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Amazon Confirms Hachette Spat Is To "Get a Better Deal" 211

tlhIngan (30335) writes "Last week we heard that Amazon was withdrawing Hachette books from its virtual shelves including allowing preorders of the new JK Rowling book. Amazon has responded to these allegations, and confirms that yes, they are purposefully preventing pre-orders and lowering stock in order to get a better deal from Hachette. Amazon recommends that in the meantime, customers either buy a used or new copy from their zShops or buy from a competitor. Amazon admits there is nothing wrong with Hachette's business dealings and that they are a generally good supplier." Here's Hachette's response to the Amazon statement.
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Amazon Confirms Hachette Spat Is To "Get a Better Deal"

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  • by Charliemopps ( 1157495 ) on Wednesday May 28, 2014 @08:57PM (#47115511)

    Guess I'll be broadening my shopping horizons.

    This is how all major contact negotiations work. I'm involved with them all the time and this is almost assuredly the publishers fault.

    The rule is, you have the contract done and signed before the previous one expires. If you don't, it puts you in a precarious situation... like this. If the previous contract was still in place, Amazon couldn't do what they're doing. All of the pricing, etc... is set in the contract. It's very very precise language. Once the contract runs out, if they haven't come to an agreement yet, it's standard for the one or both of the companies involved to flex their muscle, just like amazon did here. The message is clear "You have no leverage over us. We can just stop selling your product, we still keep making money, oh look at your stock price..." etc... If Hachett doesn't like it, they can stop doing business with amazon, or agree to the terms.

    And before you get all sad for Hatchett, you should know they're a $2 billion company, that contain parts of the publishing of CBS, Disney and Time Warner. They are not the friendly do-good book publisher you think they are.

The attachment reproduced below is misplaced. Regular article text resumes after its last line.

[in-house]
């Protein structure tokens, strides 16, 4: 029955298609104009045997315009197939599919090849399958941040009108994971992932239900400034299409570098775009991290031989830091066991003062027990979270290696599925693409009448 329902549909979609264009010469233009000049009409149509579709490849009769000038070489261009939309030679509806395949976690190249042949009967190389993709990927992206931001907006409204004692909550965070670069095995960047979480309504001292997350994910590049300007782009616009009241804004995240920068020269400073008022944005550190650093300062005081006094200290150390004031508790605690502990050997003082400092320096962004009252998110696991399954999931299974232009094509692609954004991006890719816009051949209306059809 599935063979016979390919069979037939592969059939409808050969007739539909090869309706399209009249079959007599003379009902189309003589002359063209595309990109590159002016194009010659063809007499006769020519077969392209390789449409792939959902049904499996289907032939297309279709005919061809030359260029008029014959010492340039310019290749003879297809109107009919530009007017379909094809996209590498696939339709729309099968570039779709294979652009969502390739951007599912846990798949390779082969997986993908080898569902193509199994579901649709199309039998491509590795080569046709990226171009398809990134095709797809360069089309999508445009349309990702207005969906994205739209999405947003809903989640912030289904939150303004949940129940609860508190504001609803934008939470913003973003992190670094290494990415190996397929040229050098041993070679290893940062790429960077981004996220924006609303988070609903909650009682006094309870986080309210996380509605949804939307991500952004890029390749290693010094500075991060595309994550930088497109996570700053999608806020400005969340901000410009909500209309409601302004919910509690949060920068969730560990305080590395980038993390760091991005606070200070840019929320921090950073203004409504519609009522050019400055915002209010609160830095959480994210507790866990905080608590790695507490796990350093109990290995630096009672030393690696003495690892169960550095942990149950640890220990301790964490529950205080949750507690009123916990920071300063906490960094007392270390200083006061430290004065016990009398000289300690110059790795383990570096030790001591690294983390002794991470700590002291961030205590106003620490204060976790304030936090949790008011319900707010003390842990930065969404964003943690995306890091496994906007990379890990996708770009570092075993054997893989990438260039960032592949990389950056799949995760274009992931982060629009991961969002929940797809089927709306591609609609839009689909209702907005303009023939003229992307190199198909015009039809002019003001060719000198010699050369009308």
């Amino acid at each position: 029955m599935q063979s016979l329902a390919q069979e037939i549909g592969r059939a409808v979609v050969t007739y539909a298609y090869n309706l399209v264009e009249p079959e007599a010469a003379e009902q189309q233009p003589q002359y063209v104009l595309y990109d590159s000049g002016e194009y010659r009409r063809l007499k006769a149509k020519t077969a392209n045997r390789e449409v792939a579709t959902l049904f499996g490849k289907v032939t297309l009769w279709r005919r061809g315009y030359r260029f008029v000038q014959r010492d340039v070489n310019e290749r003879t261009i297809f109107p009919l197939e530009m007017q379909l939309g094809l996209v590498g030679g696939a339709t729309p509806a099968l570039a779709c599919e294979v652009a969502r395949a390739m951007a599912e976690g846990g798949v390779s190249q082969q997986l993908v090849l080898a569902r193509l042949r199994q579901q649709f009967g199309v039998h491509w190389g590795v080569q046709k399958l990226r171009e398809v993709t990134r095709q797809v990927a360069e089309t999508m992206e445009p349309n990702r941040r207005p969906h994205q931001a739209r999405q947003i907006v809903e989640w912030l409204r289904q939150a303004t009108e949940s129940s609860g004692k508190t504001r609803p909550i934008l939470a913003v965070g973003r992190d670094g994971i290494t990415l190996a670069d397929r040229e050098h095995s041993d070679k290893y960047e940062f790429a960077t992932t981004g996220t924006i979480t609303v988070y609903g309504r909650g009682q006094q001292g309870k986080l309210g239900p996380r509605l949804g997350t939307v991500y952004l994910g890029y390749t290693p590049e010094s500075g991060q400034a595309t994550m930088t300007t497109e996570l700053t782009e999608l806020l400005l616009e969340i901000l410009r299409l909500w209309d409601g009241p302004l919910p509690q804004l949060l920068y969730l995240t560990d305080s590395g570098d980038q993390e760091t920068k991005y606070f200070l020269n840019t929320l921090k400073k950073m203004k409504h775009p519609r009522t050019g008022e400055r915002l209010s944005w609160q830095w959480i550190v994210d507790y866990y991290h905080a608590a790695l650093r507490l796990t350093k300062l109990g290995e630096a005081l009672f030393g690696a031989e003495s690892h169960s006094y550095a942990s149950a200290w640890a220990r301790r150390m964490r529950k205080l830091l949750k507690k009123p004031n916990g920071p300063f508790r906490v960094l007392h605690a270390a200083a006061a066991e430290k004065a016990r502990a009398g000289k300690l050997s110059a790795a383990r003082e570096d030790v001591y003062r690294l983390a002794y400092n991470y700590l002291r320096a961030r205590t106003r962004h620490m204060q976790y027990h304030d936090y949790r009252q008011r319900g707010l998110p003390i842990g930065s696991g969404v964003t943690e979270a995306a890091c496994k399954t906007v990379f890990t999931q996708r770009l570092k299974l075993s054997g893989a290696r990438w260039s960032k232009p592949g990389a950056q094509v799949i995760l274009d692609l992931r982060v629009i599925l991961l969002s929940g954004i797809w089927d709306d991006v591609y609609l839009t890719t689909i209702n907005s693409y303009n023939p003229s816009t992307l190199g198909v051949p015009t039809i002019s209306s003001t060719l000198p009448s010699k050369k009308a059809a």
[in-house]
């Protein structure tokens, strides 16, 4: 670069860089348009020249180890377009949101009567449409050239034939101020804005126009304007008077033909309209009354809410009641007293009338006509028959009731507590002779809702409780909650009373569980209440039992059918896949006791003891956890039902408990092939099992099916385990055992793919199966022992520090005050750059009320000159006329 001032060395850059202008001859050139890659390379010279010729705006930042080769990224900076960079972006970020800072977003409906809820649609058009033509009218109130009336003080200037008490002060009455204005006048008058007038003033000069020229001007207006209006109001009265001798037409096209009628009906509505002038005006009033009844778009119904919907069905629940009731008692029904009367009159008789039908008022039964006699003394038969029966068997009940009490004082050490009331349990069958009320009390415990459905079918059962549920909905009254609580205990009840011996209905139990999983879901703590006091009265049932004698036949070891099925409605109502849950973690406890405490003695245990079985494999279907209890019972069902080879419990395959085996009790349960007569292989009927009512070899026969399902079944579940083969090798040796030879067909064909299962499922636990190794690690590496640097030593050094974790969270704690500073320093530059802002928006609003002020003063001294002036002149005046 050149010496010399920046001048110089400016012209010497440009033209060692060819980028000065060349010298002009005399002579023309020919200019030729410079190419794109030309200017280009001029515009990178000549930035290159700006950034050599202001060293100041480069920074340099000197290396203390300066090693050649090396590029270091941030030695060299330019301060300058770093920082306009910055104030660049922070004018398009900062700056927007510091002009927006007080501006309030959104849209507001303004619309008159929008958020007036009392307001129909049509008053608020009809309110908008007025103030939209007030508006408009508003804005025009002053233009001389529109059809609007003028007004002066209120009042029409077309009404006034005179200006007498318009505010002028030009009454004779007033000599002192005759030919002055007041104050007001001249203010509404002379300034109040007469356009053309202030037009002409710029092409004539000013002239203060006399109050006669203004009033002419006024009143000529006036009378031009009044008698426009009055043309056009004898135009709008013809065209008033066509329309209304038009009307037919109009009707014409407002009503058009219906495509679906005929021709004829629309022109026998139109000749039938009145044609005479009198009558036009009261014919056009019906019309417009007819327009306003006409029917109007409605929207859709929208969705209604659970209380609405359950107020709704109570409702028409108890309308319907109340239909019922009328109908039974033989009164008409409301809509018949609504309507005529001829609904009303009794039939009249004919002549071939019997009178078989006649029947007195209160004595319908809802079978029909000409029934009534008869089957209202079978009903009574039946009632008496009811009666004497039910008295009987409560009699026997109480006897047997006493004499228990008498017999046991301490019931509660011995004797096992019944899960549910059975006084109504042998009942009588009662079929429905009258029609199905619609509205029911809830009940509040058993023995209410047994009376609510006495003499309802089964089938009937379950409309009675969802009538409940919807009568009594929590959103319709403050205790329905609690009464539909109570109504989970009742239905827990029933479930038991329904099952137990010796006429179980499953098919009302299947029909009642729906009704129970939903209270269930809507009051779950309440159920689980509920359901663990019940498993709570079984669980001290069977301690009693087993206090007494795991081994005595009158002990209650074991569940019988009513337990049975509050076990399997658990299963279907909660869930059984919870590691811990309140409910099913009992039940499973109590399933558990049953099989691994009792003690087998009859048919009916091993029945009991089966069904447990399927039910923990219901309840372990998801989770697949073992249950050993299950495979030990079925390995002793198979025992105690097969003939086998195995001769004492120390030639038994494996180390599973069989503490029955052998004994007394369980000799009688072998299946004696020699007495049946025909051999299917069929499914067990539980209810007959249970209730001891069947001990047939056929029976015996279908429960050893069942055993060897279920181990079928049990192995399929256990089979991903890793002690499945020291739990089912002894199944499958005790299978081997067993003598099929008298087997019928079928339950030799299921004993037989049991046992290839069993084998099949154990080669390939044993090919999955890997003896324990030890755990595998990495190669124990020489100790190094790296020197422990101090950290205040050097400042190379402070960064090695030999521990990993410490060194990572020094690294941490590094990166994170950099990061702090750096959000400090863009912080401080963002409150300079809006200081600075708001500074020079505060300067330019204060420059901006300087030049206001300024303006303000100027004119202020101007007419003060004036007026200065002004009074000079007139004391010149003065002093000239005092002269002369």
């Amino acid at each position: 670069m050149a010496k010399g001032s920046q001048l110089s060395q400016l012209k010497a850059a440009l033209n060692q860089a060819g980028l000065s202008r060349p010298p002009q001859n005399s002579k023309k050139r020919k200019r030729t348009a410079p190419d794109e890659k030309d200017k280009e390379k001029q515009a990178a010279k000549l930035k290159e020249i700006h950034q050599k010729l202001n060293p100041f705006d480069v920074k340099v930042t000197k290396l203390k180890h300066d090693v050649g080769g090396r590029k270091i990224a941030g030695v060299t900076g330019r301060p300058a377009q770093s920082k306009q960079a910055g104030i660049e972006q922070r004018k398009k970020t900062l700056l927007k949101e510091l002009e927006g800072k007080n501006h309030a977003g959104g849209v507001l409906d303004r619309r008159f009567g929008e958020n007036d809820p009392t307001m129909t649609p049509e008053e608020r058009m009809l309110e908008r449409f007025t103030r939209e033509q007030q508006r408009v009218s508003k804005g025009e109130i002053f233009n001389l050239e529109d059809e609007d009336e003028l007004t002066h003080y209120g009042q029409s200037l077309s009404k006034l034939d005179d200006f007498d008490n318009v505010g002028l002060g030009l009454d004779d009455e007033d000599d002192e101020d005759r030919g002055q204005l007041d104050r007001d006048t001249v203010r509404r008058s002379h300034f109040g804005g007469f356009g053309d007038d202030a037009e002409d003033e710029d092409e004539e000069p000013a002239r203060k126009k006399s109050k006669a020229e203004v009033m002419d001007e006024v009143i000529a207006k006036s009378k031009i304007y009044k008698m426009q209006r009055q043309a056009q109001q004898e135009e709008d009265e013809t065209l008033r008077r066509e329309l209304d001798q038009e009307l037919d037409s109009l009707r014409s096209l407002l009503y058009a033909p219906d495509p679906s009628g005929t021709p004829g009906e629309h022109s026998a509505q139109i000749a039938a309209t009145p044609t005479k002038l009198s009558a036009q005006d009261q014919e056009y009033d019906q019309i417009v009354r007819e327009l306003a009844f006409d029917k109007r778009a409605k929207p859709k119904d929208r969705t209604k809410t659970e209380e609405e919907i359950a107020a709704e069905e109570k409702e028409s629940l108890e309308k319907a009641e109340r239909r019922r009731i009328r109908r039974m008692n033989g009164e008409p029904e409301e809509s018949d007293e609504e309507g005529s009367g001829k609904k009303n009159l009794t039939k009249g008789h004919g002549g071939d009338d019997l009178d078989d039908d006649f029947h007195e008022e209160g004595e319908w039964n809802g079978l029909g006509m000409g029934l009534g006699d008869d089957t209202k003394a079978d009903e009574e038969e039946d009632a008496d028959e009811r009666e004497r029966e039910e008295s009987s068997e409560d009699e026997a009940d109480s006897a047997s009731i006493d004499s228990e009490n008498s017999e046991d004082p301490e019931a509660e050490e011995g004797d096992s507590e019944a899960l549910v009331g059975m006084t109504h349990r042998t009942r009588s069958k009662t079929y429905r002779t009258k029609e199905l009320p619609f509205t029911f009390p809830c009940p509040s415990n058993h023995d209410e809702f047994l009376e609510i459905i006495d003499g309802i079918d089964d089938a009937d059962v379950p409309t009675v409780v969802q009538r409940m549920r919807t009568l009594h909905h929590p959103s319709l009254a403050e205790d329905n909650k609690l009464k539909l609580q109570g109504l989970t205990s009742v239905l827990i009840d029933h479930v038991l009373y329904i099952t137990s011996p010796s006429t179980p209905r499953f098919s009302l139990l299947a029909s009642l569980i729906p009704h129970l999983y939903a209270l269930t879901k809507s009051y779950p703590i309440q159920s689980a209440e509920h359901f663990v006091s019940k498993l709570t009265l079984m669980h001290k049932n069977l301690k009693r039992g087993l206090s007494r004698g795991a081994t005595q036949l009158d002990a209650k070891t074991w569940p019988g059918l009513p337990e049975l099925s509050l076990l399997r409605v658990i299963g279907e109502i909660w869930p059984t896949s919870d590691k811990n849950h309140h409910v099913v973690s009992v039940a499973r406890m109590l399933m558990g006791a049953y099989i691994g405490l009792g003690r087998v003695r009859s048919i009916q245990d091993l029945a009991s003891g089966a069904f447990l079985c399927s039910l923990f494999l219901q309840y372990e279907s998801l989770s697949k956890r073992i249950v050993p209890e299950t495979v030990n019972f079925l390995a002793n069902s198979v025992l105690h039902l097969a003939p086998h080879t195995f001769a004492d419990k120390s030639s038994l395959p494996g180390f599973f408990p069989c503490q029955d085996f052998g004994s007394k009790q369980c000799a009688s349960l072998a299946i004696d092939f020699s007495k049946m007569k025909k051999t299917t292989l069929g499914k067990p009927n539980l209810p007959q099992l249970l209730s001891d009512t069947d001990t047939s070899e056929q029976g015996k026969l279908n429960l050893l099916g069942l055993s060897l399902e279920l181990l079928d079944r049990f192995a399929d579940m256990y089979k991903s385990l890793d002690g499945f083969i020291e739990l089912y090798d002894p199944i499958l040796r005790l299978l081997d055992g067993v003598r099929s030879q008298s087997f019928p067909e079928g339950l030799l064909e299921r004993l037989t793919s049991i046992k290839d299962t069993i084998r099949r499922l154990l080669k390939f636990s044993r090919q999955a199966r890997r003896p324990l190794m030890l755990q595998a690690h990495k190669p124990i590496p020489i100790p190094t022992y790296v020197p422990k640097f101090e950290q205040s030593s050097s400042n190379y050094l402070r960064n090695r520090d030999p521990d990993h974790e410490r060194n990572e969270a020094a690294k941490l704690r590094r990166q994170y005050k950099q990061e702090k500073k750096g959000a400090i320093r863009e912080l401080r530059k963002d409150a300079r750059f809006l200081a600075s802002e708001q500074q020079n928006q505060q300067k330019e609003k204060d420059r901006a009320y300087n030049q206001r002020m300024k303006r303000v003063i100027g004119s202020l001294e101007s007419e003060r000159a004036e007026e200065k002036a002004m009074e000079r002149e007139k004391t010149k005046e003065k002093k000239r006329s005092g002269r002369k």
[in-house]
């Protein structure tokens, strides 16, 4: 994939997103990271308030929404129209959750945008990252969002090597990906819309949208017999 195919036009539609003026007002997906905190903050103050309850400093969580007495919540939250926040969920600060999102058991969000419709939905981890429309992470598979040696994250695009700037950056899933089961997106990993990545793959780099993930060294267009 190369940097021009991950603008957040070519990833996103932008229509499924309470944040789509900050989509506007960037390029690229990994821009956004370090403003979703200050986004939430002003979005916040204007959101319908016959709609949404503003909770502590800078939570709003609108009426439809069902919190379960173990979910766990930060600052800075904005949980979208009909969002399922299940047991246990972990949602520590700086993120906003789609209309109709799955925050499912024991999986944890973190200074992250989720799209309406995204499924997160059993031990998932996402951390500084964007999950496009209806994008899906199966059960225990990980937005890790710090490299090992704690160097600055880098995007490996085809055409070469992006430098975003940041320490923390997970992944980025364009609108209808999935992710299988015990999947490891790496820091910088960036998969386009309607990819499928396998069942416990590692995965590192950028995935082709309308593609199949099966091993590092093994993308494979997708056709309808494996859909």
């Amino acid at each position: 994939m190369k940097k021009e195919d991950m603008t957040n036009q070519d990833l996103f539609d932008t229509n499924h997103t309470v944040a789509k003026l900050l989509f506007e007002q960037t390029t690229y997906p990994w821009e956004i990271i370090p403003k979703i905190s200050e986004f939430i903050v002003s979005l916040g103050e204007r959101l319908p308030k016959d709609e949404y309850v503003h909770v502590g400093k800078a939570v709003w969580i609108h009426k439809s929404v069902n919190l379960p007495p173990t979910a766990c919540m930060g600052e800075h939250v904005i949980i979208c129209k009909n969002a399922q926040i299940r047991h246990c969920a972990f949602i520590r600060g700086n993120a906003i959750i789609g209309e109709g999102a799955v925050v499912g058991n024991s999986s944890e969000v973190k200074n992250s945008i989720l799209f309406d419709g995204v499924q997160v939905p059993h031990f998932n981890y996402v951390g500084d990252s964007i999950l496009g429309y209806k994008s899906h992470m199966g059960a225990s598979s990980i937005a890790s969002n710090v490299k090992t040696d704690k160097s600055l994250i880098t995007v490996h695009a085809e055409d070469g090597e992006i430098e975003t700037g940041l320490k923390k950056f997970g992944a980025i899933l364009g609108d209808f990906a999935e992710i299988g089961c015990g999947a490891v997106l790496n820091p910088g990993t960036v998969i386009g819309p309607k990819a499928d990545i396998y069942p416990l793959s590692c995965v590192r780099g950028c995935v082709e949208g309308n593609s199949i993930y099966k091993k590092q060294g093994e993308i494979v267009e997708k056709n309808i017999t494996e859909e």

• by JDAustin ( 468180 ) on Thursday May 29, 2014 @12:22AM (#47116641)

    Was hatred of Standard Oil irrational?

    Actually, it was somewhat.

    In 1865, the price of kerosene was 58 cents/gallon and Standard oil had almost no share of the market. By 1870, Standard Oil had a 4% share of the market and kerosene prices were at 26cents/gallon. In 1880, Standard had a 90% share of the market. Kerosene prices were now at 9cents a gallon. After a decade of 90% market share, kerosene prices were down to 7cents/gallon.

    Why? Efficiency.

    Rockefeller did such things as purchasing entire forests so he could make his own barrels. The result is a barrel price drop from $3 to $1. Rockefeller also offered guaranteed daily traffic to the railroads using Standard-owned cars, loaded and unloaded in Standard owned facilities. The result was a lowering of transport costs from $900k per trip to $300k per trip.

    When it came to take-overs of competitors, Rockefeller opened the books and made a reasonable offer as he wanted talent and assets. If they refused, then he would start undercutting on price (while still turning a profit).

    Now Standard Oil wasn't broken up until 1911, but due to competitors copying Rockefellers methods, its market share was at 65% and falling. Standard Oil didn't stop competition, it only forced them to become better.

  • by mwvdlee ( 775178 ) on Thursday May 29, 2014 @02:46AM (#47117107) Homepage

    They were more elaborate. Here's the entire paragraph ouf of which' context the sensence was taken

    Authors, with whom we at Hachette have been partners for nearly two centuries, engage in a complex and difficult mission to communicate with readers. In addition to royalties, they are concerned with audience, career, culture, education, art, entertainment, and connection. By preventing its customers from connecting with these authors’ books, Amazon indicates that it considers books to be like any other consumer good. They are not.

    You may agree of disagree, but do not hide behind lies.

It seems intuitively obvious to me, which means that it might be wrong. -- Chris Torek